by Mark Johnston
Borrowers that were worried about the threat of a steep increase in interest rates are starting to move to secure fixed rate mortgage deals in a bid to try and get more control on their monthly outgoings.Almost 50% of all mortgages taken out last month were fixed rate deals that offer a rate of interest that doesn’t change in line with interest rates. These deals are often taken out for a set period such as two, three or five years. Doing this time the rate of interest that you pay back on your mortgages remains the same so you know exactly how much you need to pay each month.
Other mortgages such as tracker, variable or discount mortgages; change in line with interest rates. Most lenders use the Bank of England base rate to track their mortgages against but not all. If the base rate increase, so will the monthly payments for these types of mortgages but if the rate reduced, the payments also go down.
Jonathan Moore, the director of the property website easyroommate, said: “Anxiety over inflation and a potential hike in interest rates has been the key driving factor in turning buyers away from tracker mortgages as they don’t want to face a sudden jump in payments.”
This move is totally against recent trends as more and more borrowers have moved from fixed rate mortgages to more flexible variable or tracker rates to try and take advantage of the historically low Bank of England base rate of 0.5%
The overall cost of fixed rate mortgages have also been coming down in order to attract borrowers back to the more secure mortgage deals. The average rate in May 2010 was 4.53% whilst in June it dropped for the seventh consecutive month to 4.45%.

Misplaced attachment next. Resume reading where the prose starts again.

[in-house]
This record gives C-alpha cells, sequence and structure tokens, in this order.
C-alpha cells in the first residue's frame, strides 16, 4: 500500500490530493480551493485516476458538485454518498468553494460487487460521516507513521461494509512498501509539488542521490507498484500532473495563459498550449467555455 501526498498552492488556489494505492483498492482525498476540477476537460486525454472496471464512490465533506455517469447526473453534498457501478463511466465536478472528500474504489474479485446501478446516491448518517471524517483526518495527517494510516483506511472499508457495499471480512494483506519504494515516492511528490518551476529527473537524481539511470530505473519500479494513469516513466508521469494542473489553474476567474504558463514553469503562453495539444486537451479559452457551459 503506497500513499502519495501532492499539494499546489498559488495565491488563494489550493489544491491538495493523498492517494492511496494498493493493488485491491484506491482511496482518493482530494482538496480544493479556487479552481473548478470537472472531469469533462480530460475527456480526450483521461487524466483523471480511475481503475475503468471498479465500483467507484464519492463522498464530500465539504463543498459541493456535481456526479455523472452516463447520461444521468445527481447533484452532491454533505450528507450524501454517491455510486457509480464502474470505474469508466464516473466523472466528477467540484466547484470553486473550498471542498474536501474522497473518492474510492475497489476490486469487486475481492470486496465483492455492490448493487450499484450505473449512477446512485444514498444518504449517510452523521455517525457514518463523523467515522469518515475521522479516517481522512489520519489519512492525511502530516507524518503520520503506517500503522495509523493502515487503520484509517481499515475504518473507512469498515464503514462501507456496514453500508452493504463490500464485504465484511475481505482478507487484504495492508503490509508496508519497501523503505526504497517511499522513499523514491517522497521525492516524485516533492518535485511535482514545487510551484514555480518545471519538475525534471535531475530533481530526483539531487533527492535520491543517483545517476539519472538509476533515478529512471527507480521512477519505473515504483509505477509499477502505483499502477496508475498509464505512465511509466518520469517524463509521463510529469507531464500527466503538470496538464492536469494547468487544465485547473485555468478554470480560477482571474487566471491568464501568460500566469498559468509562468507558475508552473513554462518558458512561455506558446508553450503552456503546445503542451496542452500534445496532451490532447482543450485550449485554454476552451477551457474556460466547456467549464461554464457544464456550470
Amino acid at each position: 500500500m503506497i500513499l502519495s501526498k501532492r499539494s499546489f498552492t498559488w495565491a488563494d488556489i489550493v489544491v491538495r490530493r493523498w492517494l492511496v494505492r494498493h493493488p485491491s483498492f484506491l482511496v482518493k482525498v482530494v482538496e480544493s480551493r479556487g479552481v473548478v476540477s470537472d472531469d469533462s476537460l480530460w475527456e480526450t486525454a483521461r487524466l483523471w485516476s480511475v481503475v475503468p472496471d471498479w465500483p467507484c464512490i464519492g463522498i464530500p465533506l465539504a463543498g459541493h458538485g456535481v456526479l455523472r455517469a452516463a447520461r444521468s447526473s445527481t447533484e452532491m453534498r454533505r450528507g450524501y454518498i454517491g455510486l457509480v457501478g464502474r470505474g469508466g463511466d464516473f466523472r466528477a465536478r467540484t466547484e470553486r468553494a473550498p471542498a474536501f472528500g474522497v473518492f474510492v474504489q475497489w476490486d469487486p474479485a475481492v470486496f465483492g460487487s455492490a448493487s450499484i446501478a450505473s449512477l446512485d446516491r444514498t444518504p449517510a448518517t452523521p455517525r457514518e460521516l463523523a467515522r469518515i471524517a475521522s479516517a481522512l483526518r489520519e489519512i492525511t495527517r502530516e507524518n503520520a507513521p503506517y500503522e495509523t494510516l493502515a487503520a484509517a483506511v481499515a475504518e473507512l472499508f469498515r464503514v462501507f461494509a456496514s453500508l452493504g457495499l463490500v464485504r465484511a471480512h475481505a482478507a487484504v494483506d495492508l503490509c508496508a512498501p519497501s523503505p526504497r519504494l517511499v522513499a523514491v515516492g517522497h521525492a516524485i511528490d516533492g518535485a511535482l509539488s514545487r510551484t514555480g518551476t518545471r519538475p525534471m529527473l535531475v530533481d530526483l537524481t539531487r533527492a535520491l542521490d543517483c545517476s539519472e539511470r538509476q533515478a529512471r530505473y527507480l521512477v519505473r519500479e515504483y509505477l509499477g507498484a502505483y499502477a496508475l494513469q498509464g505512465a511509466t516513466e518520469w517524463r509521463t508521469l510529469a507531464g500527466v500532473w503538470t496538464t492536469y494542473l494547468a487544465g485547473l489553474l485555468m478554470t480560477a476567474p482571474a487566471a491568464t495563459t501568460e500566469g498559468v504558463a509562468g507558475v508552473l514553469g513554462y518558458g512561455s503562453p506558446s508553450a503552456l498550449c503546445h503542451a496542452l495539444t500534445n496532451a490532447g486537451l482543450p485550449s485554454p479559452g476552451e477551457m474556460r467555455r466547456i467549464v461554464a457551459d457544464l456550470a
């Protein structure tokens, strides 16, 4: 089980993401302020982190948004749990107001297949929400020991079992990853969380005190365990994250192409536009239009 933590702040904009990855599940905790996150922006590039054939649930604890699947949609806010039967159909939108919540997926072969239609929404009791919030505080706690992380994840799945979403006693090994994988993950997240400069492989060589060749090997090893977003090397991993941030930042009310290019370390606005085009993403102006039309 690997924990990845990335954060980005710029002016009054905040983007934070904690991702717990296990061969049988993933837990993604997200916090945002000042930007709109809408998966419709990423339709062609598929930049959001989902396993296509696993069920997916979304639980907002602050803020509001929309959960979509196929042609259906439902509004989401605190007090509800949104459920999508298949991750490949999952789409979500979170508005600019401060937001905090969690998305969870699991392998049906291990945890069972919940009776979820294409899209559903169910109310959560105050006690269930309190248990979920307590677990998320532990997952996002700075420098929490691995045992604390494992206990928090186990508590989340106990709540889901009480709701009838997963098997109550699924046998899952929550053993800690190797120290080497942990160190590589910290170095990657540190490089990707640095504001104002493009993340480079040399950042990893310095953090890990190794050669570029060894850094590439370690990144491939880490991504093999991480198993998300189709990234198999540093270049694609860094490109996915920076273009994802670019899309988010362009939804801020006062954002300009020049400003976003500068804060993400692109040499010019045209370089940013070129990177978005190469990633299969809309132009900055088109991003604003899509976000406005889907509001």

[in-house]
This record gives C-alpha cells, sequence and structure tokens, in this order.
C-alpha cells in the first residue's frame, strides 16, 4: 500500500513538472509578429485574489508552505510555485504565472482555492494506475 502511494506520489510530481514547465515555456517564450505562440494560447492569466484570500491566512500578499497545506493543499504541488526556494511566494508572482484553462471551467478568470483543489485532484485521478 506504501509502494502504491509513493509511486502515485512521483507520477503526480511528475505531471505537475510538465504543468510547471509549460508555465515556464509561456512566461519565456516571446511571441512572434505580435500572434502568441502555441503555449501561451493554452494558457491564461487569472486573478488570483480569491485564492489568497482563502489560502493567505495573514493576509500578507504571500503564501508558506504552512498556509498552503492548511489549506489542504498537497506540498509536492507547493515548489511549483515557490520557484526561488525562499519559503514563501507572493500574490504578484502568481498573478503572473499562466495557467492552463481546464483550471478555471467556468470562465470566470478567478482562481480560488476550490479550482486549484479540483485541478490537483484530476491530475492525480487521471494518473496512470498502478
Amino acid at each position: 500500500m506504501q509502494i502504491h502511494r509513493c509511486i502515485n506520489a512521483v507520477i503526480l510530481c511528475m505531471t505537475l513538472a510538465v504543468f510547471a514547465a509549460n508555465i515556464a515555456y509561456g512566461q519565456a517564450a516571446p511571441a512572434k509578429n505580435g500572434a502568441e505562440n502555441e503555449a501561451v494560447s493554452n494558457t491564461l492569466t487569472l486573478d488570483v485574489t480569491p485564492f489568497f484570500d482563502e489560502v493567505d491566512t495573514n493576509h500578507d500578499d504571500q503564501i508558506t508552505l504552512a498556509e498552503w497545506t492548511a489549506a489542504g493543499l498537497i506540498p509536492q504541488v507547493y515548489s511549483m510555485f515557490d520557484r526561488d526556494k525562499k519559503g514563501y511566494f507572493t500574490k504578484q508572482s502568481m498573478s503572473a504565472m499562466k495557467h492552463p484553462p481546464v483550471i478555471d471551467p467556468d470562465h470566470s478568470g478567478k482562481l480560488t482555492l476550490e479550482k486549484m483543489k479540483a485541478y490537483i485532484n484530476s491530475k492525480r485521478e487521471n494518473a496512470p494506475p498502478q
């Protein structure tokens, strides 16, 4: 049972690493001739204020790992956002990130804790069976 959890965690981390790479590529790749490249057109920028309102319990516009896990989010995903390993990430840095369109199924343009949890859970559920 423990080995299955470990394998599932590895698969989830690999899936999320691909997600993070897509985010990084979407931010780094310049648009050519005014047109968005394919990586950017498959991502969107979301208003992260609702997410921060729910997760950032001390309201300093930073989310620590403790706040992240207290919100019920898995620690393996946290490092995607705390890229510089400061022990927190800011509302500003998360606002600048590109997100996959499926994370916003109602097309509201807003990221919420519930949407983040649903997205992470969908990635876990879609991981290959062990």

Mortgage lending has increased overall with over 52,000 new loans been opened to enable new buyers throughout the UK to purchase their dream property. This was an almost 20% increase compared to the previous month and nearly 15% against this time last year.
During the first half of 2010, lenders sold 28% more mortgages when compared to the same period last year which is a positive sign that the market is on the mend.
Nicholas Leeming, commercial director of the property site Zoopla said: “The number of new home loans continues to creep upwards, which is a positive sign for the housing market.
“However, the growing number of borrowers opting for a fixed-rate deals suggests concern about the direction of interest rates.”
Although this may seem like good news, the Bank of England did recently change their prediction in terms of how they thought the UK economy was going to recover. The central bank now believes e a slower than first anticipated growth. This together with increases in inflation, the proposed rise in VAT and falling property prices may mean an earlier than expected rise in rates.
CML economist Paul Samter pointed out that although mortgage lending was improving, it was still way below levels prior to the credit crunch. In the short term, he expects “house purchase activity to be muted”.
He said: “Both consumer demand and lending capacity remain distinctly difficult to call, especially in the light of the Government’s austerity measures and their possible impact.”
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